The man's conduct will certainly be disapproved by society, but to haul him up before a criminal court does not seem right. Interference of the criminal law in these matters of family life should, we think, be extremely limited. If any hardships are caused to the woman or to the child by such indifference or neglect on the part of the male, then, the remedy certainly does not lie in treating it as a crime; the welfare of the woman or child, could be better taken care of by other measures.

1. Section 170c.

20.24. Endangering a child by neglect.-

Another suggestion we considered was also derived from the German Penal Code. A section1 makes it an offence punishable with imprisonment for "anybody who endangers the physical or moral welfare of a child by grossly and unscrupulously neglecting his duty of supporting and educating the child, especially by leaving the child without sufficient food or care." We do not, however, think that such a provision is particularly suited for inclusion in the Code as a punishable crime. The complaint being that the offender has failed to maintain his child, the proper remedy would be to force him to maintain his child. This is already provided for to a certain extent in section 488 of the Criminal Procedure Code. Alternatively, it could be appropriately included in special legislation relating to children.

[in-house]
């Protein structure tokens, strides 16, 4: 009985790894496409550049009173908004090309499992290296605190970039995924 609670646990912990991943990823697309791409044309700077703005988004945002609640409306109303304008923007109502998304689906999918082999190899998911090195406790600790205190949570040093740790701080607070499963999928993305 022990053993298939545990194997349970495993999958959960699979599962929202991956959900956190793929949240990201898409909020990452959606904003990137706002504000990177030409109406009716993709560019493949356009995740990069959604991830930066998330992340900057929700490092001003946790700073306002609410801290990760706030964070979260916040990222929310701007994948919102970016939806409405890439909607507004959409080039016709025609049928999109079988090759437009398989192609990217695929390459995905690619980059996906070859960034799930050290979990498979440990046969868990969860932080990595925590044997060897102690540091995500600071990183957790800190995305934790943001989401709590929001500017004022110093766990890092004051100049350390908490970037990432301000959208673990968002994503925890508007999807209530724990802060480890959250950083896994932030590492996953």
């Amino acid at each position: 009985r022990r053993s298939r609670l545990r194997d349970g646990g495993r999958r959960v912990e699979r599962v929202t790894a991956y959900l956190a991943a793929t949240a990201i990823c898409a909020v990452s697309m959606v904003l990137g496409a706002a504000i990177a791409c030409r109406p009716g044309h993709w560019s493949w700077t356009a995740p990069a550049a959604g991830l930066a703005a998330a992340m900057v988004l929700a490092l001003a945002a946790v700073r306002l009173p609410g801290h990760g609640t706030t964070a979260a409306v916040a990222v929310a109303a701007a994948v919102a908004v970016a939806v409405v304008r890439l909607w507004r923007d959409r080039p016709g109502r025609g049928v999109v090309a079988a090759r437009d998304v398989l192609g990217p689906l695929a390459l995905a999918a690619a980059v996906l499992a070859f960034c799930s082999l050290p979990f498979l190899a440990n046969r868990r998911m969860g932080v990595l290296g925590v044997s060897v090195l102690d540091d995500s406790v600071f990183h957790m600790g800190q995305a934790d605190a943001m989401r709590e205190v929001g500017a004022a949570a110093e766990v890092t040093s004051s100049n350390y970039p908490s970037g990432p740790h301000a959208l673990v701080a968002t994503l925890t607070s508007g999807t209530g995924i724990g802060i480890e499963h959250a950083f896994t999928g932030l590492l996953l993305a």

1. Section 170d.